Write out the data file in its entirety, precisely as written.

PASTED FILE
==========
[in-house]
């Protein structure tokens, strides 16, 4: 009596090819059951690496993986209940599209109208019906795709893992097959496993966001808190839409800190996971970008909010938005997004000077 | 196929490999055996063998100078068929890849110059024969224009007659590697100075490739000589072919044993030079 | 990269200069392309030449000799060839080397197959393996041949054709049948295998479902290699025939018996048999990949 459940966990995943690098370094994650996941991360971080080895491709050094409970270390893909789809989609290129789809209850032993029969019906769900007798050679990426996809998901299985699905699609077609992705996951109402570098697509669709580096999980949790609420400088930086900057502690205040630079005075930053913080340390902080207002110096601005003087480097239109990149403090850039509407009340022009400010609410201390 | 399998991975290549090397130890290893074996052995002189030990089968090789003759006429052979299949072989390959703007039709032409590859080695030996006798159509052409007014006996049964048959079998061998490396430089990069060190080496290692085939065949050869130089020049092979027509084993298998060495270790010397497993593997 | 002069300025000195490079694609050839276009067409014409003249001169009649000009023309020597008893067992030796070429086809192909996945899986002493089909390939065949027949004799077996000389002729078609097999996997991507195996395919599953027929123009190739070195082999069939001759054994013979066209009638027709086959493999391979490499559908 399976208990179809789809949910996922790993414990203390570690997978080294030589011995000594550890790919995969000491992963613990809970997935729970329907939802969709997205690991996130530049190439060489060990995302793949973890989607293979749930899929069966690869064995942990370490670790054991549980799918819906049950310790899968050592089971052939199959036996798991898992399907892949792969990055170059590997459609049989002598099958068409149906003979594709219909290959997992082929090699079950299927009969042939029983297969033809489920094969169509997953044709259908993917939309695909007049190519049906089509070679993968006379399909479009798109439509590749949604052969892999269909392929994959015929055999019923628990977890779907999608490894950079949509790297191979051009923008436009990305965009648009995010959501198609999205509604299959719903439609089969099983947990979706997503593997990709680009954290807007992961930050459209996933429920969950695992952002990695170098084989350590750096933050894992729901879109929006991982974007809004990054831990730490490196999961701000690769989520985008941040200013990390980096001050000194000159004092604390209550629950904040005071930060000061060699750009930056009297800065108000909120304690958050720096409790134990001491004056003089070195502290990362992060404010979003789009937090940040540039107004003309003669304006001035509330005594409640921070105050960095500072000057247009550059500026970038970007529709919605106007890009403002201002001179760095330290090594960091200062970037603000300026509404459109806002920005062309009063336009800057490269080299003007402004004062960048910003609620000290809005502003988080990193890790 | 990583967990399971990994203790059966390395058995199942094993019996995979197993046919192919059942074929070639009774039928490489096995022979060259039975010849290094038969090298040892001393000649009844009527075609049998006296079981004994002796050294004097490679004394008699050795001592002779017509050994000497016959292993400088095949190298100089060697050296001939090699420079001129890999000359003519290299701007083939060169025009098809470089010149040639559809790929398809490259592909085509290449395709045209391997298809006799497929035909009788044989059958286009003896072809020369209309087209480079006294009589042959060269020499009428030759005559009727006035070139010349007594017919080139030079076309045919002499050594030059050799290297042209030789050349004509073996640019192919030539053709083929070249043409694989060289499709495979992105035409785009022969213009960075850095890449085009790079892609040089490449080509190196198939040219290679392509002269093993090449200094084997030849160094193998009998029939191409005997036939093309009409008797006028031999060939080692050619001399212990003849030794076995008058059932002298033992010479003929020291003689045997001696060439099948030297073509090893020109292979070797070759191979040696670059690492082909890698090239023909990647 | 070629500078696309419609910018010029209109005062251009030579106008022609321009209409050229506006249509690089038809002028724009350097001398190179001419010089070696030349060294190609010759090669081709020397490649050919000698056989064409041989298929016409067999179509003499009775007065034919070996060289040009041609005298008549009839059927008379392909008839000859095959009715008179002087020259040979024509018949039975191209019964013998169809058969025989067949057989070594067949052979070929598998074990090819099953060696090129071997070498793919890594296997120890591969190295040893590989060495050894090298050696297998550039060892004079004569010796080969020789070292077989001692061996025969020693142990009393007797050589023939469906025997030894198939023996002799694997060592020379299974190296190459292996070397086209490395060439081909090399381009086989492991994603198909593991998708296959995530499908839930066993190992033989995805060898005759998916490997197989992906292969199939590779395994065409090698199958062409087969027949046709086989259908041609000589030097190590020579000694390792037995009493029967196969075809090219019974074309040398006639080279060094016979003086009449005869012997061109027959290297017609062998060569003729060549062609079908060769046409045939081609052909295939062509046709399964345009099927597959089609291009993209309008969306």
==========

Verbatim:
[in-house]
């Protein structure tokens, strides 16, 4: 009596090819059951690496993986209940599209109208019906795709893992097959496993966001808190839409800190996971970008909010938005997004000077 | 196929490999055996063998100078068929890849110059024969224009007659590697100075490739000589072919044993030079 | 990269200069392309030449000799060839080397197959393996041949054709049948295998479902290699025939018996048999990949 459940966990995943690098370094994650996941991360971080080895491709050094409970270390893909789809989609290129789809209850032993029969019906769900007798050679990426996809998901299985699905699609077609992705996951109402570098697509669709580096999980949790609420400088930086900057502690205040630079005075930053913080340390902080207002110096601005003087480097239109990149403090850039509407009340022009400010609410201390 | 399998991975290549090397130890290893074996052995002189030990089968090789003759006429052979299949072989390959703007039709032409590859080695030996006798159509052409007014006996049964048959079998061998490396430089990069060190080496290692085939065949050869130089020049092979027509084993298998060495270790010397497993593997 | 002069300025000195490079694609050839276009067409014409003249001169009649000009023309020597008893067992030796070429086809192909996945899986002493089909390939065949027949004799077996000389002729078609097999996997991507195996395919599953027929123009190739070195082999069939001759054994013979066209009638027709086959493999391979490499559908 399976208990179809789809949910996922790993414990203390570690997978080294030589011995000594550890790919995969000491992963613990809970997935729970329907939802969709997205690991996130530049190439060489060990995302793949973890989607293979749930899929069966690869064995942990370490670790054991549980799918819906049950310790899968050592089971052939199959036996798991898992399907892949792969990055170059590997459609049989002598099958068409149906003979594709219909290959997992082929090699079950299927009969042939029983297969033809489920094969169509997953044709259908993917939309695909007049190519049906089509070679993968006379399909479009798109439509590749949604052969892999269909392929994959015929055999019923628990977890779907999608490894950079949509790297191979051009923008436009990305965009648009995010959501198609999205509604299959719903439609089969099983947990979706997503593997990709680009954290807007992961930050459209996933429920969950695992952002990695170098084989350590750096933050894992729901879109929006991982974007809004990054831990730490490196999961701000690769989520985008941040200013990390980096001050000194000159004092604390209550629950904040005071930060000061060699750009930056009297800065108000909120304690958050720096409790134990001491004056003089070195502290990362992060404010979003789009937090940040540039107004003309003669304006001035509330005594409640921070105050960095500072000057247009550059500026970038970007529709919605106007890009403002201002001179760095330290090594960091200062970037603000300026509404459109806002920005062309009063336009800057490269080299003007402004004062960048910003609620000290809005502003988080990193890790 | 990583967990399971990994203790059966390395058995199942094993019996995979197993046919192919059942074929070639009774039928490489096995022979060259039975010849290094038969090298040892001393000649009844009527075609049998006296079981004994002796050294004097490679004394008699050795001592002779017509050994000497016959292993400088095949190298100089060697050296001939090699420079001129890999000359003519290299701007083939060169025009098809470089010149040639559809790929398809490259592909085509290449395709045209391997298809006799497929035909009788044989059958286009003896072809020369209309087209480079006294009589042959060269020499009428030759005559009727006035070139010349007594017919080139030079076309045919002499050594030059050799290297042209030789050349004509073996640019192919030539053709083929070249043409694989060289499709495979992105035409785009022969213009960075850095890449085009790079892609040089490449080509190196198939040219290679392509002269093993090449200094084997030849160094193998009998029939191409005997036939093309009409008797006028031999060939080692050619001399212990003849030794076995008058059932002298033992010479003929020291003689045997001696060439099948030297073509090893020109292979070797070759191979040696670059690492082909890698090239023909990647 | 070629500078696309419609910018010029209109005062251009030579106008022609321009209409050229506006249509690089038809002028724009350097001398190179001419010089070696030349060294190609010759090669081709020397490649050919000698056989064409041989298929016409067999179509003499009775007065034919070996060289040009041609005298008549009839059927008379392909008839000859095959009715008179002087020259040979024509018949039975191209019964013998169809058969025989067949057989070594067949052979070929598998074990090819099953060696090129071997070498793919890594296997120890591969190295040893590989060495050894090298050696297998550039060892004079004569010796080969020789070292077989001692061996025969020693142990009393007797050589023939469906025997030894198939023996002799694997060592020379299974190296190459292996070397086209490395060439081909090399381009086989492991994603198909593991998708296959995530499908839930066993190992033989995805060898005759998916490997197989992906292969199939590779395994065409090698199958062409087969027949046709086989259908041609000589030097190590020579000694390792037995009493029967196969075809090219019974074309040398006639080279060094016979003086009449005869012997061109027959290297017609062998060569003729060549062609079908060769046409045939081609052909295939062509046709399964345009099927597959089609291009993209309008969306």